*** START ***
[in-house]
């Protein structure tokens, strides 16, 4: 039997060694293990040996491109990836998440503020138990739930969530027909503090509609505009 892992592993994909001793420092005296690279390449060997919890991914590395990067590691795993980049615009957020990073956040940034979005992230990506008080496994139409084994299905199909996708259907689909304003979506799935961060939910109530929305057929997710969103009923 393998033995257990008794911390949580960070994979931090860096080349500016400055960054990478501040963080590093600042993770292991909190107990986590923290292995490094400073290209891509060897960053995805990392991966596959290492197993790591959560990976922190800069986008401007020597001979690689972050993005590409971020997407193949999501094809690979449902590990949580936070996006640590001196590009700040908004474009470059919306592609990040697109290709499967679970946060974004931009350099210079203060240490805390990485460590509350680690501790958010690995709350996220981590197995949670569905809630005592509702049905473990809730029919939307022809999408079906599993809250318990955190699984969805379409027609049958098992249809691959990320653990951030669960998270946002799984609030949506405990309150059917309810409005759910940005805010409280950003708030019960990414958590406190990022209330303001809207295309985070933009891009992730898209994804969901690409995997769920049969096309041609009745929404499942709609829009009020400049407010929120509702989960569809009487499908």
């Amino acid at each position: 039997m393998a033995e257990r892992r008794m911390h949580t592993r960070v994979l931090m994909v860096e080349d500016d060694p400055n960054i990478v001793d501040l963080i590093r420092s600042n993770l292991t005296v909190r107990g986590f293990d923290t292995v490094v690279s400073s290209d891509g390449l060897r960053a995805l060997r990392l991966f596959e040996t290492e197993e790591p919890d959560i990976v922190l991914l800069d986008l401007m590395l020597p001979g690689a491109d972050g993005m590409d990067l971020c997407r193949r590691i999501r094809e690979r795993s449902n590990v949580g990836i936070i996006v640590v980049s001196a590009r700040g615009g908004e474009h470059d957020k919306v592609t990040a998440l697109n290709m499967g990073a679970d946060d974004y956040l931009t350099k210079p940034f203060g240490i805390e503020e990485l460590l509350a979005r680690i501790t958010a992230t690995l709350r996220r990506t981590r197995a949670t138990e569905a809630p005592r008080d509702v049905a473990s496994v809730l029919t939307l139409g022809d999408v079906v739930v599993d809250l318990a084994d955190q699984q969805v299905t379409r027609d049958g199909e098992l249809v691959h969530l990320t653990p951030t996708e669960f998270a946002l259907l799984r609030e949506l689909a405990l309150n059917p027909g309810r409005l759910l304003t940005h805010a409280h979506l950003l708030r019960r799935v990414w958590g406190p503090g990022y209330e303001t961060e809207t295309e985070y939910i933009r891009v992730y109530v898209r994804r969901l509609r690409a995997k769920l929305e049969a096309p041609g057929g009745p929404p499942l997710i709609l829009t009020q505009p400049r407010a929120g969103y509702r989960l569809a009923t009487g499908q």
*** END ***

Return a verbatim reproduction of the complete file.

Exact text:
[in-house]
């Protein structure tokens, strides 16, 4: 039997060694293990040996491109990836998440503020138990739930969530027909503090509609505009 892992592993994909001793420092005296690279390449060997919890991914590395990067590691795993980049615009957020990073956040940034979005992230990506008080496994139409084994299905199909996708259907689909304003979506799935961060939910109530929305057929997710969103009923 393998033995257990008794911390949580960070994979931090860096080349500016400055960054990478501040963080590093600042993770292991909190107990986590923290292995490094400073290209891509060897960053995805990392991966596959290492197993790591959560990976922190800069986008401007020597001979690689972050993005590409971020997407193949999501094809690979449902590990949580936070996006640590001196590009700040908004474009470059919306592609990040697109290709499967679970946060974004931009350099210079203060240490805390990485460590509350680690501790958010690995709350996220981590197995949670569905809630005592509702049905473990809730029919939307022809999408079906599993809250318990955190699984969805379409027609049958098992249809691959990320653990951030669960998270946002799984609030949506405990309150059917309810409005759910940005805010409280950003708030019960990414958590406190990022209330303001809207295309985070933009891009992730898209994804969901690409995997769920049969096309041609009745929404499942709609829009009020400049407010929120509702989960569809009487499908």
């Amino acid at each position: 039997m393998a033995e257990r892992r008794m911390h949580t592993r960070v994979l931090m994909v860096e080349d500016d060694p400055n960054i990478v001793d501040l963080i590093r420092s600042n993770l292991t005296v909190r107990g986590f293990d923290t292995v490094v690279s400073s290209d891509g390449l060897r960053a995805l060997r990392l991966f596959e040996t290492e197993e790591p919890d959560i990976v922190l991914l800069d986008l401007m590395l020597p001979g690689a491109d972050g993005m590409d990067l971020c997407r193949r590691i999501r094809e690979r795993s449902n590990v949580g990836i936070i996006v640590v980049s001196a590009r700040g615009g908004e474009h470059d957020k919306v592609t990040a998440l697109n290709m499967g990073a679970d946060d974004y956040l931009t350099k210079p940034f203060g240490i805390e503020e990485l460590l509350a979005r680690i501790t958010a992230t690995l709350r996220r990506t981590r197995a949670t138990e569905a809630p005592r008080d509702v049905a473990s496994v809730l029919t939307l139409g022809d999408v079906v739930v599993d809250l318990a084994d955190q699984q969805v299905t379409r027609d049958g199909e098992l249809v691959h969530l990320t653990p951030t996708e669960f998270a946002l259907l799984r609030e949506l689909a405990l309150n059917p027909g309810r409005l759910l304003t940005h805010a409280h979506l950003l708030r019960r799935v990414w958590g406190p503090g990022y209330e303001t961060e809207t295309e985070y939910i933009r891009v992730y109530v898209r994804r969901l509609r690409a995997k769920l929305e049969a096309p041609g057929g009745p929404p499942l997710i709609l829009t009020q505009p400049r407010a929120g969103y509702r989960l569809a009923t009487g499908q």